The Tell Tale Heart: Racism in Richmond Medicine

By Peter Galuszka

On Saturday, May 25, 1968, the Medical College of Virginia, now part of Virginia Commonwealth University, made medical history.  A surgeon recruited from Stanford University a couple of years before successfully transplanted the heart from one middle-aged man to another.

MCV officials in Richmond officials were ecstatic. Organ transplants were a hot, fairly new surgical procedure. Once stuck in the junior varsity leagues of medical training and research, MCV was basking in glory from media coverage.

There was one peculiarity that no one seemed to notice. The name of the heart donor was missing. As it turned out, the donor was Bruce Tucker, a Richmond Tucker happened to be African-American.

Tucker had suffered a serious brain injury from a fall the day before. He was taken to MCV. Hospital officials made a perfunctory search for his relatives. Tucker’s brother was desperately looking for him and his business card was in Bruce’s pocket. No one found it.

So, after Bruce was pronounced dead, his heart was removed and placed in the chest of Richard G. Klett, a white business executive from Orange. This shocking story is well documented in a highly readable book by Richmond author and journalist Chip Jones that has been just published by an imprint of Simon & Schuster. Tucker’s brother finally located hospital officials who started talking about an autopsy and that he needed to find a funeral director.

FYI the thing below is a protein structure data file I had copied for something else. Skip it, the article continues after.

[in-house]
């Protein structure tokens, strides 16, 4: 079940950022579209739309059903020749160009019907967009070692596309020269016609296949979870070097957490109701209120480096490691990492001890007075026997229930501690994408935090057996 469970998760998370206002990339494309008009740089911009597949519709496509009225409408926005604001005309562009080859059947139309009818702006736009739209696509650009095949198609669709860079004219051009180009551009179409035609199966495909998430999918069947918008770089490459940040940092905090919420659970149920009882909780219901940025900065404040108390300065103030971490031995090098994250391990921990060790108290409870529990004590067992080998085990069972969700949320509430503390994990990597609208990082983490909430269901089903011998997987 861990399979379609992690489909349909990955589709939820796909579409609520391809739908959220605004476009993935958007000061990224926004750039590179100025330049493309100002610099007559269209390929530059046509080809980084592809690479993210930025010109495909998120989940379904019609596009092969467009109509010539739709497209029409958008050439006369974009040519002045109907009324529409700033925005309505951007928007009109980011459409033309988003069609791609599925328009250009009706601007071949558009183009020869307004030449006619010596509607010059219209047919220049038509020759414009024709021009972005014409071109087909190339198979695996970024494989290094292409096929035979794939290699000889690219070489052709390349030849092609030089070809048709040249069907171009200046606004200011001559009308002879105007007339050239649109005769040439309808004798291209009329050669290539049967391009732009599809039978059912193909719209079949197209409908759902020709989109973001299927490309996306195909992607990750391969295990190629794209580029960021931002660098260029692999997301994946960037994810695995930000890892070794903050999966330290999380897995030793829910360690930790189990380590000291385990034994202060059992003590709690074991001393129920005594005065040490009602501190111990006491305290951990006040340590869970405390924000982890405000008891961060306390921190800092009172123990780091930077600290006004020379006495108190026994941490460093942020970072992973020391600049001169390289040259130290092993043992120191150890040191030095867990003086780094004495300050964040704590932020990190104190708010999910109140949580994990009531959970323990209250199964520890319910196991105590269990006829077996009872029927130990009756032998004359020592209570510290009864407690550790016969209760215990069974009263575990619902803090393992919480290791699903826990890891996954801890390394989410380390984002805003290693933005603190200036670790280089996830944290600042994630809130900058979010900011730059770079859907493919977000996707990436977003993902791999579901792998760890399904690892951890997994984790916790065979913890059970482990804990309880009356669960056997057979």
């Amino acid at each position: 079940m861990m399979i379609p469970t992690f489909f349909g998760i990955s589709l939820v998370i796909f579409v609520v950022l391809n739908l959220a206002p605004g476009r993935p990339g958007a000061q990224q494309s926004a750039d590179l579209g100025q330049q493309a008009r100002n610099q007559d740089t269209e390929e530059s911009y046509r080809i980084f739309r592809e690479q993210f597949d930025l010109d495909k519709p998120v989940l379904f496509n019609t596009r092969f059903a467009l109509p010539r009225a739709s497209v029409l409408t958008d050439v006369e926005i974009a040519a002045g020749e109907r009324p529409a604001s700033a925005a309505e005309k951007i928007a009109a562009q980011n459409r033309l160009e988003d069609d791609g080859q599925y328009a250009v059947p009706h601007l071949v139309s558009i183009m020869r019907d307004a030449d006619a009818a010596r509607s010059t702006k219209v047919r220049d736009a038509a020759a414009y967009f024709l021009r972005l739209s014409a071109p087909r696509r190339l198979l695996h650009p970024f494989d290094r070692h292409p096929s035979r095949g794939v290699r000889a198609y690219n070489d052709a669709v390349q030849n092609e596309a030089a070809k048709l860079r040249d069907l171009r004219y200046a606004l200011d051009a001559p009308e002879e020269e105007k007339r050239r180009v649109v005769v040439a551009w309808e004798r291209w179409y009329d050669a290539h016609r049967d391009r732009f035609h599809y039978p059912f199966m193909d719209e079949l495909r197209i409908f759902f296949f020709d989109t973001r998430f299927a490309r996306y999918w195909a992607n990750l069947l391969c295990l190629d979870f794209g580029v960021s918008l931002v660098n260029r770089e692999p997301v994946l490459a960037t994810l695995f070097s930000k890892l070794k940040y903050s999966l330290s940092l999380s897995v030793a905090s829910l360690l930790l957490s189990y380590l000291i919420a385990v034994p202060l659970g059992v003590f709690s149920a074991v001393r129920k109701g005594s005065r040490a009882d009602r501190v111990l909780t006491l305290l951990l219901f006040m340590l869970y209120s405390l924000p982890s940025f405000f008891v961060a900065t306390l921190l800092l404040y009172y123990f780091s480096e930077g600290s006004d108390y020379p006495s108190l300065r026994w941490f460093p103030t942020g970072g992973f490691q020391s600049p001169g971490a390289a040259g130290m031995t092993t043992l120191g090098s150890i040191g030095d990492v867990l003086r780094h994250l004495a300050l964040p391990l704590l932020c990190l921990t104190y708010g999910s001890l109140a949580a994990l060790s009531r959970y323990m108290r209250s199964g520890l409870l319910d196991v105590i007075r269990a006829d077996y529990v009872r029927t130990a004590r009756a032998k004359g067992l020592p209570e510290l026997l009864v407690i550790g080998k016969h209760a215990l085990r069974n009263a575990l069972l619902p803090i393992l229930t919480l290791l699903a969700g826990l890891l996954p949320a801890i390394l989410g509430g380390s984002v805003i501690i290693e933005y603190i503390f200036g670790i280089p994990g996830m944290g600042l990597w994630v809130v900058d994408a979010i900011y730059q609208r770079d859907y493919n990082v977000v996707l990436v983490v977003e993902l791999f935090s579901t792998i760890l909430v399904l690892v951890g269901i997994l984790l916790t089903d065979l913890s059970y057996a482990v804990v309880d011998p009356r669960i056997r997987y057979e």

Jones is a former reporter for the Richmond Times Dispatch and the Roanoke Times where his team was a finalist for a Pulitzer Prize for its coverage of a massive strike against Pittston that swept the Appalachian coal fields. He also wrote for Virginia Business where Jim Bacon was publisher and I once was executive editor.

Jones has written three other books, mostly about the military, notably the Marine Corps. One of his relatives was Marine Commandant.

I spoke with Chip for a cover story I wrote for Style Weekly this week. It deals with Richmond’s overweening insecurity as a prominent community, the city’s history as a booming market for snatching freshly dead and mostly Black bodies for research and just how dangerous scientific fades, such as transplants can be.

If you still need even more evidence of the systemic racism in Virginia, open Jones’ book “Organ Thieves: The Shocking Story of the First Heart Transplant in the Segregated South.”

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26 responses to “The Tell Tale Heart: Racism in Richmond Medicine

  1. Kudos to Chip for uncovering a great topic and running it to the ground. Thanks for bringing it to our attention.

    I don’t think anyone would dispute that “systemic racism” existed in Virginia in 1968. The question is whether racism is “systemic” today, as your final paragraph suggests it is. Fifty-two years have passed since then. Our institutions have undergone extensive change. Liberals have a weird way of conflating the past with the present.